Post-rehab alcohol testing: You can in Iowa, but should you?
Posted on 11/29/2012 at 03:08 PM by Russell Samson
Although Iowa's private sector drug testing law permits employers to conduct post-rehabilitation alcohol testing, a recent case reminds that such testing requires consideration of disability discrimination laws. The October 26, 2012, decision of the Superior Court of New Jersey, Appellate Division in A.D.P. v. ExxonMobil Research and Engineering Company, 2012 WL 5273469 teaches that 'blanket' random post-rehabilitation drug / alcohol testing policies can be a trap for the unwary. In the ExxonMobil case, A.D.P. was a long-time top performing employee. Following the death of her husband, her co-workers noticed depression and other conditions, as well as a slip in performance. Nonetheless, she was within the 'middle third' of employee performance. In August 2007, after some 29 years of successful employment, A.D.P. disclosed to a company nurse that she was an alcoholic and was going to check herself into a rehabilitation program to address both her alcohol dependency and her depression. At ExxonMobil, there was a written substance abuse policy which provided in part for an 'after-care contract' to be signed by any employee returning from substance abuse rehabilitation. As a part of that contract, the individual promised to 'maintain total abstinence from alcohol and drugs not prescribed by a physician' and to submit to periodic, unannounced testing. The contract also provided that any positive test or any refusal to submit to a test when directed per the contract would result in discipline discipline understood as termination. A.D.P. signed one of these after-care contracts. From October 2007 through August 20, 2008, A.D.P. underwent and passed nine random breathalyzer tests. Two days after passing the ninth test, A.D.P. was given a tenth random test which resulted in readings of 0.047 and 0.043. Note that Iowa's private sector drug testing law requires that if an employer conducts alcohol testing, it must specify in its written policy a 'standard for alcohol concentration which shall be deemed to violate the policy' and cannot be less than 0.04. So the numbers reported on the confirmed breathalyzer test could be a 'positive' test under Iowa's law. A.D.P.'s employment was terminated solely based on the August 22, 2008 test results. A.D.P. sued her former employer, claiming, among other things, that the termination of her employment was unlawful disability discrimination. Reversing the trial court's order granting summary judgment for ExxonMobil, the New Jersey appellate court concluded that A.D.P. presented direct evidence of unlawful discrimination. It concluded that because ExxonMobil's 'requirements of total abstinence and a minimum of two years of random testing were only imposed upon employees who were identified as alcoholics, [thus] demonstrating hostility toward members of the employee's class.'' In addition, the New Jersey appellate court found that A.D.P. offered proof, through deposition testimony of the decision-makers at ExxonMobil, of a 'direct, causal connection between that hostility and the challenged employment decision.' It was uncontested that A.D.P's employment was terminated solely because of violation of the specific provision of the after-care contract, and not because of any deficiency in her job performance. The case was remanded to the New Jersey trial court to decide a very limited issue: whether ExxonMobil 'would have made the same decision if illegal bias had played no role in the employment decision.' Given the company's sole reliance on the drug test for the termination decision, ExxonMobil is not likely to prevail. The New Jersey appellate court noted that the EEOC had addressed the question of whether, under the Americans with Disabilities Act, an employer may subject an employee who has been off work in an alcohol rehabilitation program to periodic testing when s/he returns to work, in its 2000 Enforcement Guidance: Disability-Related Inquiries and Medical Examinations of Employees under the Americans with Disabilities Act, #19. The EEOC determined as follows:
Yes, but only if the employer has a reasonable belief, based on objective evidence, that the employee will pose a direct threat in the absence of periodic testing. Such a reasonable belief requires an individualized assessment of the employee and his/her position and cannot be based on general assumptions. Employers also may conduct periodic alcohol testing pursuant to "last chance" agreements.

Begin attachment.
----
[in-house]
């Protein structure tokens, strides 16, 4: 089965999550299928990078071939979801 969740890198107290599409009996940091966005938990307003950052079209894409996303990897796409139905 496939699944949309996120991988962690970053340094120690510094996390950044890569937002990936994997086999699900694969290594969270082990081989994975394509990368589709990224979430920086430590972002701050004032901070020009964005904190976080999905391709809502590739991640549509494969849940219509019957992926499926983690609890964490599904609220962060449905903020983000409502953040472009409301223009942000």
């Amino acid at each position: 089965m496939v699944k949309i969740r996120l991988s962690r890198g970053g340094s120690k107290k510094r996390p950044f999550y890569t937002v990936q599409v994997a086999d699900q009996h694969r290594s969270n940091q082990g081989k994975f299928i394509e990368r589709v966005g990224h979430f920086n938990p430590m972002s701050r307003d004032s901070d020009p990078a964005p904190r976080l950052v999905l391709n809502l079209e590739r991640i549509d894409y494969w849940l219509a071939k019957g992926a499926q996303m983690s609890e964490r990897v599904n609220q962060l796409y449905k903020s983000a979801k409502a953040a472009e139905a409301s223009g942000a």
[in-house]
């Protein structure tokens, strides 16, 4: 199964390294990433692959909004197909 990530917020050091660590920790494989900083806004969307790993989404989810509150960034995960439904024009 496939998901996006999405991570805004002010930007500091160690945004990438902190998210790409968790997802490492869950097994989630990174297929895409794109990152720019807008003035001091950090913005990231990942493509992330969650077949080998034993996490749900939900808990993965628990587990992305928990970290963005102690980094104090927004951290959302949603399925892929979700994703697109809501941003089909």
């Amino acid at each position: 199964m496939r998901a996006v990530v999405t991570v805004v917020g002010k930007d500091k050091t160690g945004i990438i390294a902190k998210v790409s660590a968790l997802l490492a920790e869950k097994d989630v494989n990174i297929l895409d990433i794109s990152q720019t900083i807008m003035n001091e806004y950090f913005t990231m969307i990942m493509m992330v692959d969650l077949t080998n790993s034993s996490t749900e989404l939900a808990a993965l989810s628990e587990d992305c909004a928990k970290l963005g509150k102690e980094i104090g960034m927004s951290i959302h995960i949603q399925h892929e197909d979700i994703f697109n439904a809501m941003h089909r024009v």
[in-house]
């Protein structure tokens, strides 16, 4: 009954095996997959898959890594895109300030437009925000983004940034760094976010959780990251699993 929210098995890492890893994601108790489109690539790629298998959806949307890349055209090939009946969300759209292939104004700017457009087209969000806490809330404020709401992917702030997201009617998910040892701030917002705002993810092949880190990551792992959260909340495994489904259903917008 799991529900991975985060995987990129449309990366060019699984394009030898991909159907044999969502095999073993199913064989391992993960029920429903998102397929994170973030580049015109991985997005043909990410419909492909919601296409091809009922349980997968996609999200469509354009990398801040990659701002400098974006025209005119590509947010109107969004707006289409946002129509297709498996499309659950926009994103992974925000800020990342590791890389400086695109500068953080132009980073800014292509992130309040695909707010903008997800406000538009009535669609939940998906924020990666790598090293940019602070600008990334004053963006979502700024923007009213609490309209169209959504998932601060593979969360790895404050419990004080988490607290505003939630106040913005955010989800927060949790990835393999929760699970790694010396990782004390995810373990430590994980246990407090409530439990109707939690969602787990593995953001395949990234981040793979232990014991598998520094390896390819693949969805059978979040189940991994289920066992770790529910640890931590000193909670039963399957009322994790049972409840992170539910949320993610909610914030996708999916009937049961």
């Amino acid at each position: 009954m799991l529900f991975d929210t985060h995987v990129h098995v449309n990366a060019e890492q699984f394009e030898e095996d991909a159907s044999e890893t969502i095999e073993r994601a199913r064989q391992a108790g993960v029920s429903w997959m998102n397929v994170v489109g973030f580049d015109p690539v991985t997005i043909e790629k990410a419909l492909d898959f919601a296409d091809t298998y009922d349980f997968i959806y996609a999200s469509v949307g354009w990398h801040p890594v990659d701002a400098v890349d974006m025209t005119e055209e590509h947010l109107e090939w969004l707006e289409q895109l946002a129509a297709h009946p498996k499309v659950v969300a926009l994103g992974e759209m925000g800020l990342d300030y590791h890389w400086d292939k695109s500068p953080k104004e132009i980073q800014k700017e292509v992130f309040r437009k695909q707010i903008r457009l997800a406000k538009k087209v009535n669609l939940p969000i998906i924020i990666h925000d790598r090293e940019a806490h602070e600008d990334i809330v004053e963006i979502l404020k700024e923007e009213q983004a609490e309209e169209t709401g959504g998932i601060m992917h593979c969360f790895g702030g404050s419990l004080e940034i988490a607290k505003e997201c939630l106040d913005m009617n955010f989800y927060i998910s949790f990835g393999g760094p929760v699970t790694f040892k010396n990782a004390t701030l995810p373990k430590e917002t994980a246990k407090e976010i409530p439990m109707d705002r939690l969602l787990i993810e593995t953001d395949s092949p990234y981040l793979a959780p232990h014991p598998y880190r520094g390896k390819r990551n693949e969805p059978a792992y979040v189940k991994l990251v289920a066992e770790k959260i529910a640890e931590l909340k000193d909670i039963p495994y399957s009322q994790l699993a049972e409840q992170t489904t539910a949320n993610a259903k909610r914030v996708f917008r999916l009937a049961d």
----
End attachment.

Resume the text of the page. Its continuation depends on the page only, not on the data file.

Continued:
The ExxonMobil case did not involve drug or alcohol testing of an individual in a safety-sensitive job who had committed a USDOT drug or alcohol regulation violation. As is explained in the DOT regulations, an employer is obligated to carry out follow-up testing after a positive test and rehabilitation if it is going to permit the individual to perform a safety-sensitive function. Even there, the USDOT has opined that under its regulations, employers must not impose additional testing requirements that go beyond the [Substance Abuse Profesional]'s follow-up testing plan.' Iowa courts have held that the state's drug testing statute authorizes private employers to conduct drug or alcohol testing, but only in those instances specifically set forth in Iowa Code Section 730.5(8). A series of posts discussing one such decision can be found here. And here. And here. One of the instances specifically identified for authorized drug and alcohol testing under Iowa law states, 'Employers may conduct drug or alcohol testing of employees during, and after completion of, drug or alcohol rehabilitation.' Iowa Code Section 730.5(8)(b). Note the use of the word 'may,' meaning post-rehab testing is permitted but not required. Iowa courts also have recognized that alcoholism can be a 'disability' under the Iowa Civil Rights Act. Consol. Freightways, Inc. v. Cedar Rapids Civil Rights Comm'n, 366 N.W.2d 522, 527 (Iowa 1985) Casey's Gen. Stores, Inc. v. Blackford, 661 N.W.2d 515, 520 (Iowa 2003) While it is not clear that an Iowa court would find the New Jersey court's reasoning persuasive, disability discrimination protections are most certainly something that an Iowa employer should keep in mind before adopting or implementing post-rehab restrictions on employees. Here are a few pointers for Iowa employers: First, across-the-board policies or standardized 'contracts' that impose post-rehab testing without an individualized analysis of the need for it are suspect under the ADA (see the EEOC's guidance, quoted above) and the ICRA. Second, imposing a requirement that employees returning to work from drug or alcohol rehabilitation engage in 'no use of alcohol and no use of prescription drugs except as lawfully prescribed' is overly restrictive and is unlikely to hold up under discrimination laws. Third, careful use of 'last chance agreements' remains a best practice. Even the New Jersey appellate court began its discussion with the observation: 'At the outset we emphasize a fact that informs our analysis. It is undisputed that plaintiff was not subject to testing and termination pursuant to a last chance agreement.' The New Jersey court relied upon a decision of the Eighth Circuit Court of Appeals (the jurisdiction of which includes Iowa) which described a 'last chance agreement' as a contract between an employer and an employee following an incident that would normally call for discipline, where the disciplinary action is suspended during some probationary period. Although Iowa's drug testing statute requires that an employer, in its mandatory-under-the-law written policy, specify a uniform disciplinary action that an employer will take against an employee upon receipt of a confirmed positive test result, and further that the discipline not take into account anything other than the test results, an exception is allowed. That exception applies to certain eligible employees whose first violation of the employer's written policy is a positive alcohol test. Those employees must be given a one-time opportunity for mandatory rehabilitation. So long as the employee complies with the requirements of, and 'successfully completes,' the rehabilitation, the employer cannot take any adverse action against the employee for a first-time positive alcohol test. The Iowa statute also expressly recognizes that a rehabilitation program 'may include additional drug or alcohol testing.' This scheme in Iowa's law appears to be a 'last chance agreement' mandated by law, but it is still under a certain amount of control by the employer. It is interesting to recall that the 'alcohol test' that A.D.P. failed -- which led to the termination of her employment -- was the first time that A.D.P. had failed an alcohol test in her some 29 years of employment at ExxonMobil. Setting aside for a moment the questions about the propriety of requiring the testing in the first instance, had A.D.P. been an Iowa employee, ExxonMobil would have been required to include in its written drug testing policy an opportunity for 'rehabilitation' as required by Iowa's law. Leaving a final lesson for Iowa employers: Self-serving as it may be, employers engaging in drug testing under Iowa's statute need to be mindful that the topic is such that the advice of a competent professional prior to taking action may save many problems down the road.